PAKISTAN TUGS ON FOREIGN AID LIFELINE

Pakistani President Zia ul-Haq, a devout Muslim, hoped that by hosting the 34 -nation Islamic Conference three months ago some wealthy Arab states might come to the financial rescue of his impoverished country.

But only meager amounts have trickled in since the Muslim nations met in January to weigh, andultimately condemn, the Soviet invasion of Afghanistan.

So now the mercurial General Zia, while continuing to solicit arms and aid from Western Europe and the Arabs, is showing signs of reconsidering a $400 million economic and military-aid package from the US -- at least the economic half of the package.

Initially the Pakistani government brusquely rejected the US offer as "peanuts." It felt the Americans were trying to use their sovereignty to counter the growing Soviet influence in the Persian Gulf area.

In fact, General Zia's foreign adviser, Agha Shahi, asserted the aid would detract rather than enhance Pakistan's security.

But recently the Zia regime hinted it might accept the US offer -- provided there were no strings attached and it were fully revised. In doing so, the President has revealed a weakening of his own position.

Pakistan already pumps 60 percent of its budget into the military. It would require at least $3 billion worth of assistance, the government says, to reconstruct its armed forces and establish a massive defense grid stretching from the highly vulnerable desert areas of Baluchistan to the mountains of the Pakistan's North-West Frontier Province.

Indian intelligence sources maintain, however, that a substantial portion of the proposed expenditure would be used to beef up defenses along the Pakistan-India border.

General Zia, who took power in July 1977 by imposing martial law on Pakistan's multi-ethnic 75 million people in the wake of political chaos, is known to have come under considerable pressure from disgruntled members of the military for refusing the American aid. A little aid, these officers argued, would be better than nothing.

The aid is badly needed to shore up the country's sagging economy. One of the world's poorest countries, Pakistan is suffering from high unemployment and inflation as well as an excessive foreign debt.

But the greatest degree of discontent lies among civilians. Unhappy with the strapped economy, many Pakistanis are also sorely disappointed with General Zia's failure to keep his promise to hold elections last November.

The excesses of former Prime Minister Zulfikar Ali Bhutto, executed by the regime April 4, 1979, appear to have faded. The Bhutto spirit has gained a mystic touch. "Bhutto may have made many mistakes," notes a Pushtu lawyer in Peshawar. "But Zia has been making nothing but outright blunders."

Mr. Bhutto's political heritage is finding itself rapidly revived in the image of his dauther, Benazir. She had been living under house arrest with her mother, Nusrat, in Karachi for the past six months. Considered a serious threat to President Zia, the two women had been forbidden to talk with the press.

The fiery Benazir, however, took advantage of a British Broadcasting Corporation interview last fall to label the strong man a "pig" -- knowing full well the foreign broadcast would be heard by government officials and the public alike.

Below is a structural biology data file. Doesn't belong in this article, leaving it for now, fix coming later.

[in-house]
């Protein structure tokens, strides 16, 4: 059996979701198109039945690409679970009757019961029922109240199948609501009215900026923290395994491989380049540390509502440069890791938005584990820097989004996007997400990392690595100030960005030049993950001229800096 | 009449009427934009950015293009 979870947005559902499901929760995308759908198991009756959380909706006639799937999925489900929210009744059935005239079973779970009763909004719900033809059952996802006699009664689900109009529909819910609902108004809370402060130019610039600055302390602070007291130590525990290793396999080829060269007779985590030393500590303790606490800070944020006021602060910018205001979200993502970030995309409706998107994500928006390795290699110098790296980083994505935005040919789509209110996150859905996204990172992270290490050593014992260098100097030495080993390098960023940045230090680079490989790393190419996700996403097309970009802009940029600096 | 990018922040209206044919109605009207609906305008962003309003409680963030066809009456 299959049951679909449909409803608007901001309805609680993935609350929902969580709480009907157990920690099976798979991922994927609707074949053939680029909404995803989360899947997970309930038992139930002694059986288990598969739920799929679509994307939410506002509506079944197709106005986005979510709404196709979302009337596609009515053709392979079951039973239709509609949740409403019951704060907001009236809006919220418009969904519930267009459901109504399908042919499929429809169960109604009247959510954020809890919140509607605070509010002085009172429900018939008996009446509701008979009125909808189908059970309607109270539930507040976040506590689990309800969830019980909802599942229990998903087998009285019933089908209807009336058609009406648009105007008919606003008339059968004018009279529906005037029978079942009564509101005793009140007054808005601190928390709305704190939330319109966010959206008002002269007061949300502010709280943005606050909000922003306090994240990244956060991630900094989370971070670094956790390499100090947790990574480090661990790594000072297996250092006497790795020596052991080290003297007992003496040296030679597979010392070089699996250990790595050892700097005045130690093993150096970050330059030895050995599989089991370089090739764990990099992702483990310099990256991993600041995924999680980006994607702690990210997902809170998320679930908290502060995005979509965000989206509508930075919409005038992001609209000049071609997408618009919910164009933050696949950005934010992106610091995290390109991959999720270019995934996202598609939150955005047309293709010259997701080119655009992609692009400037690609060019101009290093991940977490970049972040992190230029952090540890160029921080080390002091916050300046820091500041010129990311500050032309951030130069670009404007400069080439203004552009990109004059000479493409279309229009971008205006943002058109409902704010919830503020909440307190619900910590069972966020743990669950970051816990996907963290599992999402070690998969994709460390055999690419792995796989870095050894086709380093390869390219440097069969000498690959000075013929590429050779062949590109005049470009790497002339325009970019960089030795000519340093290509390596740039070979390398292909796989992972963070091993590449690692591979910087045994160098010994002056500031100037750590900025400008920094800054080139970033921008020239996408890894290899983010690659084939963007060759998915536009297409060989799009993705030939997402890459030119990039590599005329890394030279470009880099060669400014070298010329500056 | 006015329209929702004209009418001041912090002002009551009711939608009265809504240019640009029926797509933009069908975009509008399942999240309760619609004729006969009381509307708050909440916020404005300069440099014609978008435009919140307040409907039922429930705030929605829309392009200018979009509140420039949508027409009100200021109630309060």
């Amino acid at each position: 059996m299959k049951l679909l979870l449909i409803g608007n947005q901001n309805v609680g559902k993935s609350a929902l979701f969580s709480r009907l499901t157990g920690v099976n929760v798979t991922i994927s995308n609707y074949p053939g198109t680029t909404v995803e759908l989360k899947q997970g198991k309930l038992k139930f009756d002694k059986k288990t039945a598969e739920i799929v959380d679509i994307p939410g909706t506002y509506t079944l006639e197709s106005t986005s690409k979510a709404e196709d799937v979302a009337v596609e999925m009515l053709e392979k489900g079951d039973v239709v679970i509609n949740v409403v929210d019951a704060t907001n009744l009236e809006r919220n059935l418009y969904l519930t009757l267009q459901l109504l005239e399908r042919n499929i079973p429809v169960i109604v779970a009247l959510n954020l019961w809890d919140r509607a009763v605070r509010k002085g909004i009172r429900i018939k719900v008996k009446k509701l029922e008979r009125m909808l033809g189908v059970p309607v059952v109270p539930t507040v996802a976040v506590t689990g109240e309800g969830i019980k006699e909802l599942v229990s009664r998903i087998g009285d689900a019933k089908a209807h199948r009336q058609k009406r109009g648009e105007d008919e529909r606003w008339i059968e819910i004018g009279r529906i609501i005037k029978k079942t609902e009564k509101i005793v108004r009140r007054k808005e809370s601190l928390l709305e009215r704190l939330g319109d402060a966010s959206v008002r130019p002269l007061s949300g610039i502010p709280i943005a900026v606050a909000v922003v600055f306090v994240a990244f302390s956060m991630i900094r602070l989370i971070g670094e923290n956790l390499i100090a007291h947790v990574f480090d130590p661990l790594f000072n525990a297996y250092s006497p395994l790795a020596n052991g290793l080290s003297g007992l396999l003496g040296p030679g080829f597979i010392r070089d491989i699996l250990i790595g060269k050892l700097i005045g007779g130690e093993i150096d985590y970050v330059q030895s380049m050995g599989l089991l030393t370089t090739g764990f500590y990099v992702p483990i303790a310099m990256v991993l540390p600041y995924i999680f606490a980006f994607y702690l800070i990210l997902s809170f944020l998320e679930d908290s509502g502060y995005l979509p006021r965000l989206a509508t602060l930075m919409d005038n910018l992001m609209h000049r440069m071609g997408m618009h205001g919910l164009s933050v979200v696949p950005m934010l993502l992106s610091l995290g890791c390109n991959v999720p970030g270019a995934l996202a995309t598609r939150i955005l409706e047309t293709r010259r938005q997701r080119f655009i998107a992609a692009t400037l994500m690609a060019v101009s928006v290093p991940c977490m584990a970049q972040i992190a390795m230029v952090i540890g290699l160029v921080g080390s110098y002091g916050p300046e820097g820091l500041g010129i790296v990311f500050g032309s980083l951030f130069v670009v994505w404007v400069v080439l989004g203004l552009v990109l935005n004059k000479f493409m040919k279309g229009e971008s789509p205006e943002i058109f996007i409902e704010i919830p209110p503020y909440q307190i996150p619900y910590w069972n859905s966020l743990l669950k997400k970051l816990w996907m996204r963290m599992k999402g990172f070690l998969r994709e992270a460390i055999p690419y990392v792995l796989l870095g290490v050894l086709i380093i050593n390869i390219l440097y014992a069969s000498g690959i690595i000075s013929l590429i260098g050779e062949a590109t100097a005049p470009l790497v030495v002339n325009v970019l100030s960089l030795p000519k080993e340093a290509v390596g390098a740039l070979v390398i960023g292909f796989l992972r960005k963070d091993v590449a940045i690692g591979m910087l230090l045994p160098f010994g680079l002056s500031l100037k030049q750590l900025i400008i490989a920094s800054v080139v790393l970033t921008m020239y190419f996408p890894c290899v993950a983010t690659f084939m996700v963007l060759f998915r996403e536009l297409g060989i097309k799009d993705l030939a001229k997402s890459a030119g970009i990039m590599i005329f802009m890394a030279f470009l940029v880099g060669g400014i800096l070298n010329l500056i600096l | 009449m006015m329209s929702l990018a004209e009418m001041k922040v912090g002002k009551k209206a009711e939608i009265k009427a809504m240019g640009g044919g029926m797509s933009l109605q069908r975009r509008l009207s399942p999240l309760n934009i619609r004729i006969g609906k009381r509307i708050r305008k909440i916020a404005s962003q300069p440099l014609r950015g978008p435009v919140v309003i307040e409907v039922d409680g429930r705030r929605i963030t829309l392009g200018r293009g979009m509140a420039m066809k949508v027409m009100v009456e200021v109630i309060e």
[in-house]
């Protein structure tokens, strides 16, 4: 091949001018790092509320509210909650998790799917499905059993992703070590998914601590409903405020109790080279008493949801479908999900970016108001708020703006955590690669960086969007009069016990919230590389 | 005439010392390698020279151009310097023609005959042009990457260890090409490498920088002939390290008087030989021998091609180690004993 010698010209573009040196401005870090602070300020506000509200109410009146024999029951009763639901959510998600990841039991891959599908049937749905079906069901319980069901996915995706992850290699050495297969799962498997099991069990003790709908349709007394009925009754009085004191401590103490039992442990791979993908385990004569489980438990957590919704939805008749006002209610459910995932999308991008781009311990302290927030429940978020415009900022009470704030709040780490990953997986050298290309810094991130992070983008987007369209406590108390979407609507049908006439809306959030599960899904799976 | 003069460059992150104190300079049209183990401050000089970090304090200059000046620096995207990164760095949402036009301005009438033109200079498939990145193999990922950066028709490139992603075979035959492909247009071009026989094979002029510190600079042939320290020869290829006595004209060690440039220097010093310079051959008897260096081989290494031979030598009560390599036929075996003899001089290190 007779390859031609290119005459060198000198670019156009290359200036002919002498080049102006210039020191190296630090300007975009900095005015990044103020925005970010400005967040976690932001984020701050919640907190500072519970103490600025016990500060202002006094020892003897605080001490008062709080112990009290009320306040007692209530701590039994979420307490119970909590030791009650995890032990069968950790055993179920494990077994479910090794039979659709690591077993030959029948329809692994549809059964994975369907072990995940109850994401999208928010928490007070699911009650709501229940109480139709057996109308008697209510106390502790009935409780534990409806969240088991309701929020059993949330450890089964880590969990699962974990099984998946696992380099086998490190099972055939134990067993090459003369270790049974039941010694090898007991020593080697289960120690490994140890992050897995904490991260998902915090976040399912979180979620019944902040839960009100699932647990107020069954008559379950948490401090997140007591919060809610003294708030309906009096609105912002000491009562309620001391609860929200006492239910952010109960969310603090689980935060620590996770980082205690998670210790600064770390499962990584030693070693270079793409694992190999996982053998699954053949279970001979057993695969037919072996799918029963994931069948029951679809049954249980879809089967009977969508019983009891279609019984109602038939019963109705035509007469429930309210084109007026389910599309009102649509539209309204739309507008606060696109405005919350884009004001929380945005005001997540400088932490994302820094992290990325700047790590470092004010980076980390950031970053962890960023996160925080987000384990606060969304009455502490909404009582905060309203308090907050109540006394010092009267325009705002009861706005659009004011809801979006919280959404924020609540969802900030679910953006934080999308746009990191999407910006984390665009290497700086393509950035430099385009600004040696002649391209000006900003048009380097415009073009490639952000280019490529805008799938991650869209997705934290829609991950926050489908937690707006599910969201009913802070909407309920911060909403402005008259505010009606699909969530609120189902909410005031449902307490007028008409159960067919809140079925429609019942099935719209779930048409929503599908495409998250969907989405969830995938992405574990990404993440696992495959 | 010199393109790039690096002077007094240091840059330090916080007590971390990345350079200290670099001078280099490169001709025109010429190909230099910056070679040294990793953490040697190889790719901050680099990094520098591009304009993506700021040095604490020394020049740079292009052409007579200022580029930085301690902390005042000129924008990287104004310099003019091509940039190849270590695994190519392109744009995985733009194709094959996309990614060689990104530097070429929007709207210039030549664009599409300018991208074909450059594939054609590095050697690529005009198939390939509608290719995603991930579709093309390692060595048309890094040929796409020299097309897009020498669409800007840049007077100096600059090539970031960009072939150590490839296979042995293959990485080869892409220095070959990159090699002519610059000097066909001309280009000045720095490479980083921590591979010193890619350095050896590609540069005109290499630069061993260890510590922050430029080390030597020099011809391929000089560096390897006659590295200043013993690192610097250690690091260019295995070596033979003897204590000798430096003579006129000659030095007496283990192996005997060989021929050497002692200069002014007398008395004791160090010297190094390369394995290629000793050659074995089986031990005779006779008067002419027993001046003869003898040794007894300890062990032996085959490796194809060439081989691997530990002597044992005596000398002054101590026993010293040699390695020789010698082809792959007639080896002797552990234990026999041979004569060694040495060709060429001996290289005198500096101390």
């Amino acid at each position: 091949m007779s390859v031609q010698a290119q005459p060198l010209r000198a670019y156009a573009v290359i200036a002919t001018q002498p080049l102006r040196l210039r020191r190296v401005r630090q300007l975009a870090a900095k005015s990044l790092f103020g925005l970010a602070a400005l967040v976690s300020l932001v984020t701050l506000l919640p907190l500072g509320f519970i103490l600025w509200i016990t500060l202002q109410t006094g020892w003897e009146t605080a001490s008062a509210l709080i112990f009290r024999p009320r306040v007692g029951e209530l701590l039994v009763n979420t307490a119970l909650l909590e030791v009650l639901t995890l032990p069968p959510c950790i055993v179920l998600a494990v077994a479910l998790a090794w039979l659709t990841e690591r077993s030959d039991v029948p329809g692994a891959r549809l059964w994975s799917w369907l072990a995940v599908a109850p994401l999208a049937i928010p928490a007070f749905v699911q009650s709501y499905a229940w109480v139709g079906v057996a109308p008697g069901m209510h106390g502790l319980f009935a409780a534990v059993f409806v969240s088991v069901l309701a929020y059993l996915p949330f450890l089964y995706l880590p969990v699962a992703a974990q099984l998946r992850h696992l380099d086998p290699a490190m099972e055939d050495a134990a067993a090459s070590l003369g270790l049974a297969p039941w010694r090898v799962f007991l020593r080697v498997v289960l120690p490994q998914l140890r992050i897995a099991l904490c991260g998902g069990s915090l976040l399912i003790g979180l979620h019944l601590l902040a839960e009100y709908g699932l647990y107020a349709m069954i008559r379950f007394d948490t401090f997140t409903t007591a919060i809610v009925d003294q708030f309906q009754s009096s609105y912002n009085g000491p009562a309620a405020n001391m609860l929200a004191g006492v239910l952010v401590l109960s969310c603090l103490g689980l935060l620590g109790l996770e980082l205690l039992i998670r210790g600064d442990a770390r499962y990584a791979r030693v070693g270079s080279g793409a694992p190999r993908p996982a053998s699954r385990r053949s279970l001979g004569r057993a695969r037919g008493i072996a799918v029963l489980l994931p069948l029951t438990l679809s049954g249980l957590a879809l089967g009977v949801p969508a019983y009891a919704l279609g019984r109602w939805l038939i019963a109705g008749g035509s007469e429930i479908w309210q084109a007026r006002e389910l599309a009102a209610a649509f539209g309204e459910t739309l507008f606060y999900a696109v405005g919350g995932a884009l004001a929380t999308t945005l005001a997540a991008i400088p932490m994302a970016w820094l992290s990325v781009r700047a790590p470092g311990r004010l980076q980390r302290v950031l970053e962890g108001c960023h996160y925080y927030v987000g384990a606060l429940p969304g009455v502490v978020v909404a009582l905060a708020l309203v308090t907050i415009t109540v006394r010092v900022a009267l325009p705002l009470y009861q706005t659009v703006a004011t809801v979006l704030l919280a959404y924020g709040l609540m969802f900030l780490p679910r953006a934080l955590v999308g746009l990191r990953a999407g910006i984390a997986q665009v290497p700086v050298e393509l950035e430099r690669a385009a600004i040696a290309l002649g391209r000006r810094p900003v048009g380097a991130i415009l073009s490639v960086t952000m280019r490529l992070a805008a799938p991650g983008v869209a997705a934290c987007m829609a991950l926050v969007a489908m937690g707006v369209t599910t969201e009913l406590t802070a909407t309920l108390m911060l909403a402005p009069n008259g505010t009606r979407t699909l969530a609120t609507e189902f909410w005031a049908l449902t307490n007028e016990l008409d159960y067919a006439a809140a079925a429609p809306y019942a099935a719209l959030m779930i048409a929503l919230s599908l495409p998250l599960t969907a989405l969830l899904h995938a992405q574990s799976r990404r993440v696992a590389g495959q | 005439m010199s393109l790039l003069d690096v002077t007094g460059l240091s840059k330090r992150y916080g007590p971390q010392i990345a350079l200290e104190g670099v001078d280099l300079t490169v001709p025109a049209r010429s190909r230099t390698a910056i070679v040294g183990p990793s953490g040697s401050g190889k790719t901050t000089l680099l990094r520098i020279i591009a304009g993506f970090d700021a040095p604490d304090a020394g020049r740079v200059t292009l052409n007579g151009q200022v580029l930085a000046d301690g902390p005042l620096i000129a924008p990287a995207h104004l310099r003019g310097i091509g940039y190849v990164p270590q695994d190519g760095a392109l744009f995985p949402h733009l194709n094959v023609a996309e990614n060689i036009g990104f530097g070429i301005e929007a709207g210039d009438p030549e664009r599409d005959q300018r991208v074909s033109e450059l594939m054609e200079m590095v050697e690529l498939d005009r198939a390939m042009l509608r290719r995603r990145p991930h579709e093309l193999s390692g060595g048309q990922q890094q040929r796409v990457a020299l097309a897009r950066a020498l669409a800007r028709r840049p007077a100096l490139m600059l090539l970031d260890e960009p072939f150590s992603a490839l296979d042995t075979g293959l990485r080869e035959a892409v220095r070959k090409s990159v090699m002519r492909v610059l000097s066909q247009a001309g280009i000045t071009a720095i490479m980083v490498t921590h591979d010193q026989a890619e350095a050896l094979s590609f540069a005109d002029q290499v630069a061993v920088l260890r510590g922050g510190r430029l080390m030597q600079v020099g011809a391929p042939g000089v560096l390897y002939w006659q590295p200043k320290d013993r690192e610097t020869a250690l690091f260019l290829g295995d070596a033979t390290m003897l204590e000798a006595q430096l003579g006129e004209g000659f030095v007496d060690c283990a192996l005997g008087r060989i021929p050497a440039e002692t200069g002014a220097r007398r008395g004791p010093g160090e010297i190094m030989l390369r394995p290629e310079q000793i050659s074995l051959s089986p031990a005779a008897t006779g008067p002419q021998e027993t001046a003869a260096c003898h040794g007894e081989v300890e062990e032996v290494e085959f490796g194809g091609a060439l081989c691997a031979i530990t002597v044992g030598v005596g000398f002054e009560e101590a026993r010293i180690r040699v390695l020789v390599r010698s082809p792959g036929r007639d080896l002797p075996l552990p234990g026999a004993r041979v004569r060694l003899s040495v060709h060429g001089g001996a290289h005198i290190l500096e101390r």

"Zia is well aware that the political opposition could rally around a personality as colorful as Benazir's," claims a member of Bhutto's People's Party in Lahore. Present divisions among the country's numerous underground political factions, however, tend to disqualify chances of a united front against the military dictatorship for the moment.

President Zia's fragile power base appears to be threatened more by in-house unrest than outside revolution, observers believe. "If Zia goes, then the country will find itself most probably with another colonel or general," a European diplomat says. A group of officers recently tried, unsuccessfully, to overthrow the President.

The repressive right-wing dictatorship appears to have driven a substantial portion of its political opposition to the left. And conversations with left-wing Pakistanis reveal that pro-Soviet sentiment is not negligible.

Late last month, a clandestine antigovernment tract was publicly aired for the first time attacking the regime. The single-page, Urdu-language protest note expressed what many Pakistanis have been saying in private.

Not only did it attack President Zia's Islamic credentials as lacking "a touch of human brotherhood and people's consent," it also accused him of risking "the very existence of this country . . . to protect the interests of the imperialists."

The tract, signed by the previously unknown "Revolutionary Democratic Front," referred to the United States, China, Israel, Egypt, and Saudi Arabia as belonging to the imperialist league.

With the question of foreign aid again being raised, observers feel the US should proceed cautiously. "It would be a complete and utter mistake not to give aid to Pakistan," a European diplomat notes. "But one cannot help but understand the resentment of the people for the military dictatorship. Aid should not imply moral support for Zia. Unfortunately, no matter what the Americans do, this is exactly how it will be interpreted."

General Zia's opponents often draw analogies to the Iranian situation. "The Americans supported the Shah, and look what happened," says a Pakistani trade unionist from Quetta in Baluchistan. "The same thing will happen here."